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Her shoes should make no sound: How Taliban are silencing women

© Ahmad Halabisaz/AP/ShutterstockAfghan women chant during a protest in Kabul
Afghan women chant during a protest in Kabul

They promised it would be different. As the Taliban gunmen surged into Kabul to seize power again, they said women had nothing to fear.

Few believed them then and, as each day passes, there are fewer still as people living in the capital say life is deteriorating under growing Taliban oppression and violence.

Women forced to flee Afghanistan have urged Britain and the US to put political pressure on the fundamentalists to restore women’s rights built up in the 20 years since the start of the Nato allies’ offensive against the Taliban.

Their sudden withdrawal prompted the resurgence of the hardline faction but former Afghan Women’s Minister Hasina Safi told The Sunday Post: “Until the last drop of our blood we will struggle for our country.”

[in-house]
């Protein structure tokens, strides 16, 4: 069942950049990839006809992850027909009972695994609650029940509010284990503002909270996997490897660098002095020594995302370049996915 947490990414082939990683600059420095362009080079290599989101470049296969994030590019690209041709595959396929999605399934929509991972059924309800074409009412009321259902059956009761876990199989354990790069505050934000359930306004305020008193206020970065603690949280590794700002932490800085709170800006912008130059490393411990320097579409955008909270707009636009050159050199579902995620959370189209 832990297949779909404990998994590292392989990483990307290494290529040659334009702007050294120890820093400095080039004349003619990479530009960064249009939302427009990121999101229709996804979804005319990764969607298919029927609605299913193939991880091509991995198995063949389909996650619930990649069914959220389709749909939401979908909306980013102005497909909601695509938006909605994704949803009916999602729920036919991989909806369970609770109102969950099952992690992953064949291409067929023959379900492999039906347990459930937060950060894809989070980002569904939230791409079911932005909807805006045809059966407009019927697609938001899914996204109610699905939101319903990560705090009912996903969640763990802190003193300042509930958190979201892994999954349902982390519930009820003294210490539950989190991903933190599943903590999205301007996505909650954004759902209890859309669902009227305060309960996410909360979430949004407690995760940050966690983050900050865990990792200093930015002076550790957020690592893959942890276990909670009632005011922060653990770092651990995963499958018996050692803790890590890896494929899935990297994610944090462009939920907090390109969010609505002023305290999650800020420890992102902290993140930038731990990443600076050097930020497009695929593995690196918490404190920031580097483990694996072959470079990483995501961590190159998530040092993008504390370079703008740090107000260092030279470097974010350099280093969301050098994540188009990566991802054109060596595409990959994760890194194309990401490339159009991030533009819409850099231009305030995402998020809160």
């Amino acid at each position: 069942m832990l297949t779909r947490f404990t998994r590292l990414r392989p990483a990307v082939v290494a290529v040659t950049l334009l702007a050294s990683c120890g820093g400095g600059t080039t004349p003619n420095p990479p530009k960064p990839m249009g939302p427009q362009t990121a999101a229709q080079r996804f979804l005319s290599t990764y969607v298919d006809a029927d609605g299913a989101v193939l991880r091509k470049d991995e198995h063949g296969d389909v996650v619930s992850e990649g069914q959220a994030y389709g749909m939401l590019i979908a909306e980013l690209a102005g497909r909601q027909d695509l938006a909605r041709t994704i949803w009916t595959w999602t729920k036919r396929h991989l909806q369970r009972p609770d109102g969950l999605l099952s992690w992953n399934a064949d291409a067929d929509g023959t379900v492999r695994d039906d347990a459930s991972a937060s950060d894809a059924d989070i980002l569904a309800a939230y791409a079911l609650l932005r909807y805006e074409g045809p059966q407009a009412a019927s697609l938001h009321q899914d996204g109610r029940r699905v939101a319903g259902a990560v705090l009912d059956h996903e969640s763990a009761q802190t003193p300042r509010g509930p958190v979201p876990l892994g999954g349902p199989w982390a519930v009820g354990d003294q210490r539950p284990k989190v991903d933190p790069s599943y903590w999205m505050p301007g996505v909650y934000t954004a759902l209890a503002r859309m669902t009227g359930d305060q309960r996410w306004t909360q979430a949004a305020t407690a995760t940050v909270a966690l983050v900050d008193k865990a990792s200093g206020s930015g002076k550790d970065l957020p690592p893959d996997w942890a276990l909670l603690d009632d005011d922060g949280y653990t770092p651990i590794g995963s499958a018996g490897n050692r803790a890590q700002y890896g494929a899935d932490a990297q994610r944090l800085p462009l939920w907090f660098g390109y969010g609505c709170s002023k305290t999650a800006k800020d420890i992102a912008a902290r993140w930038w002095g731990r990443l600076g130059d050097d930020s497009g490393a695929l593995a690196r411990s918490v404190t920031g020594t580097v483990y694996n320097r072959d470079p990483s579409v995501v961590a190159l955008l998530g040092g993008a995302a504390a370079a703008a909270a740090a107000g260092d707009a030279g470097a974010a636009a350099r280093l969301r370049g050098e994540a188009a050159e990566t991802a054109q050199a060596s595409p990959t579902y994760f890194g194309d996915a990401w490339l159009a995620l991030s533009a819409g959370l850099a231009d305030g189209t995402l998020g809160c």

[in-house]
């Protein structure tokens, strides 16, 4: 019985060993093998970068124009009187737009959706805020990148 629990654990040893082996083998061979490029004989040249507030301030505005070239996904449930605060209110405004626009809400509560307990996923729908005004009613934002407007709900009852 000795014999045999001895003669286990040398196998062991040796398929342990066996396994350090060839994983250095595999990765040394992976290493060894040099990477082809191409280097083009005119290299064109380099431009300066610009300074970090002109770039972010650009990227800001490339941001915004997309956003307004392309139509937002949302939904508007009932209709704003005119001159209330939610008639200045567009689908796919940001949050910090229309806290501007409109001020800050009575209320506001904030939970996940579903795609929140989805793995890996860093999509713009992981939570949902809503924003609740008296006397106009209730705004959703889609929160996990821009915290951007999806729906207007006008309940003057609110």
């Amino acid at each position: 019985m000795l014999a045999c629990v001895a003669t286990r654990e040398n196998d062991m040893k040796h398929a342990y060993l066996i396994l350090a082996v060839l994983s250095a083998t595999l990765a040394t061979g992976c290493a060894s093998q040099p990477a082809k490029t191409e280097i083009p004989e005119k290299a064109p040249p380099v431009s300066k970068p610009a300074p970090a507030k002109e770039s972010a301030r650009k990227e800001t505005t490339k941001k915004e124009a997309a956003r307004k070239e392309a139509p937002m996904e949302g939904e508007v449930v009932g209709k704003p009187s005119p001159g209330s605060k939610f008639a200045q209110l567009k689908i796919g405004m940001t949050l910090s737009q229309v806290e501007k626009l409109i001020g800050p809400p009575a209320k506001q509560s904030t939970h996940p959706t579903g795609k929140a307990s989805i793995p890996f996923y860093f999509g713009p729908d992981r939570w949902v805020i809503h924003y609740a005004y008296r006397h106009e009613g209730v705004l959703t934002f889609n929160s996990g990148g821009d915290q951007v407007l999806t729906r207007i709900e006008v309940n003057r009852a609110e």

Her pledge comes amid growing concern over Taliban violence towards women.

On Friday it was reported that the Taliban had beheaded Mahjabin Hakimi, a member of Afghanistan’s female youth volleyball team. According to her coach, the killing had taken place in early October but that her family had been threatened into silence.

And in a chilling sign of the extent of the crackdown women face, one Taliban spokesman said woman should wear only silent shoes – to avoid attracting the attention of young men.

Afghan TV news presenter and journalist Khadija Amin had to flee her country after being told her work, in which she had spoken on air about the Taliban, put her life at risk.

When she arrived at her office after the Taliban took control of the government, she was told there would be no female presenters or journalists and only shows approved by the Taliban broadcast.

Amin, who is now living in Spain, said: “After doing interviews about the Taliban banning me from my job, I was warned that the Taliban might try to kill me because I was talking about them.

“It was my right to talk about the Taliban but I felt that it was now dangerous for me and I decided to leave the country.

“Since I have left, the situation in Afghanistan has been getting worse day by day. Universities are closed, schools are closed and women are told to stay at home. Women who hold protests against the Taliban are beaten.